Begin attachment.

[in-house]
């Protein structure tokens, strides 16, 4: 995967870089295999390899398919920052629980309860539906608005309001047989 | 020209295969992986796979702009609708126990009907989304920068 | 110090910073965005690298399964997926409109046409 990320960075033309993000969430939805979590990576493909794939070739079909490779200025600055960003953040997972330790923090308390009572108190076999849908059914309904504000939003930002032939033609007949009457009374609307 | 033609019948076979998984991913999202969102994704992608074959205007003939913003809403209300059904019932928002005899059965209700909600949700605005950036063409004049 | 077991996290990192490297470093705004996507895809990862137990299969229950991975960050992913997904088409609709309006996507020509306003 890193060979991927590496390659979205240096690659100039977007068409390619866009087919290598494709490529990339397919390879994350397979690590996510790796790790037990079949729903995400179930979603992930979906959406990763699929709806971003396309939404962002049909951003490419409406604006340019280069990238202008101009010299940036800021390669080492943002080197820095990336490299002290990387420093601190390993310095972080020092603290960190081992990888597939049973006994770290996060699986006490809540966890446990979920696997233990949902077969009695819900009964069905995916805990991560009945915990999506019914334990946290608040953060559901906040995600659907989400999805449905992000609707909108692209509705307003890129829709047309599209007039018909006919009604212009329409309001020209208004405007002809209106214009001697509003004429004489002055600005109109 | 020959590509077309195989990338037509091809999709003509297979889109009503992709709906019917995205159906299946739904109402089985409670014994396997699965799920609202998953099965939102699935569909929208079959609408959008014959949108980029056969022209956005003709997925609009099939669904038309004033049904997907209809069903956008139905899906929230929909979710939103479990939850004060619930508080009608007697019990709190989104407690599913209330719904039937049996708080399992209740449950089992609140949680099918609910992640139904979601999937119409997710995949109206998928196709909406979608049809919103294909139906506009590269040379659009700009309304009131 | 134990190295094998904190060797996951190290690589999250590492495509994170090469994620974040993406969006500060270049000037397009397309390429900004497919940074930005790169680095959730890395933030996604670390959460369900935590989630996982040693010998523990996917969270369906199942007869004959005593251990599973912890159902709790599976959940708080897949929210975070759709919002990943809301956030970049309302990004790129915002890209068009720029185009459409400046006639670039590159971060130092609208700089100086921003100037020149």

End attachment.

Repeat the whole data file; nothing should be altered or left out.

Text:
[in-house]
């Protein structure tokens, strides 16, 4: 995967870089295999390899398919920052629980309860539906608005309001047989 | 020209295969992986796979702009609708126990009907989304920068 | 110090910073965005690298399964997926409109046409 990320960075033309993000969430939805979590990576493909794939070739079909490779200025600055960003953040997972330790923090308390009572108190076999849908059914309904504000939003930002032939033609007949009457009374609307 | 033609019948076979998984991913999202969102994704992608074959205007003939913003809403209300059904019932928002005899059965209700909600949700605005950036063409004049 | 077991996290990192490297470093705004996507895809990862137990299969229950991975960050992913997904088409609709309006996507020509306003 890193060979991927590496390659979205240096690659100039977007068409390619866009087919290598494709490529990339397919390879994350397979690590996510790796790790037990079949729903995400179930979603992930979906959406990763699929709806971003396309939404962002049909951003490419409406604006340019280069990238202008101009010299940036800021390669080492943002080197820095990336490299002290990387420093601190390993310095972080020092603290960190081992990888597939049973006994770290996060699986006490809540966890446990979920696997233990949902077969009695819900009964069905995916805990991560009945915990999506019914334990946290608040953060559901906040995600659907989400999805449905992000609707909108692209509705307003890129829709047309599209007039018909006919009604212009329409309001020209208004405007002809209106214009001697509003004429004489002055600005109109 | 020959590509077309195989990338037509091809999709003509297979889109009503992709709906019917995205159906299946739904109402089985409670014994396997699965799920609202998953099965939102699935569909929208079959609408959008014959949108980029056969022209956005003709997925609009099939669904038309004033049904997907209809069903956008139905899906929230929909979710939103479990939850004060619930508080009608007697019990709190989104407690599913209330719904039937049996708080399992209740449950089992609140949680099918609910992640139904979601999937119409997710995949109206998928196709909406979608049809919103294909139906506009590269040379659009700009309304009131 | 134990190295094998904190060797996951190290690589999250590492495509994170090469994620974040993406969006500060270049000037397009397309390429900004497919940074930005790169680095959730890395933030996604670390959460369900935590989630996982040693010998523990996917969270369906199942007869004959005593251990599973912890159902709790599976959940708080897949929210975070759709919002990943809301956030970049309302990004790129915002890209068009720029185009459409400046006639670039590159971060130092609208700089100086921003100037020149």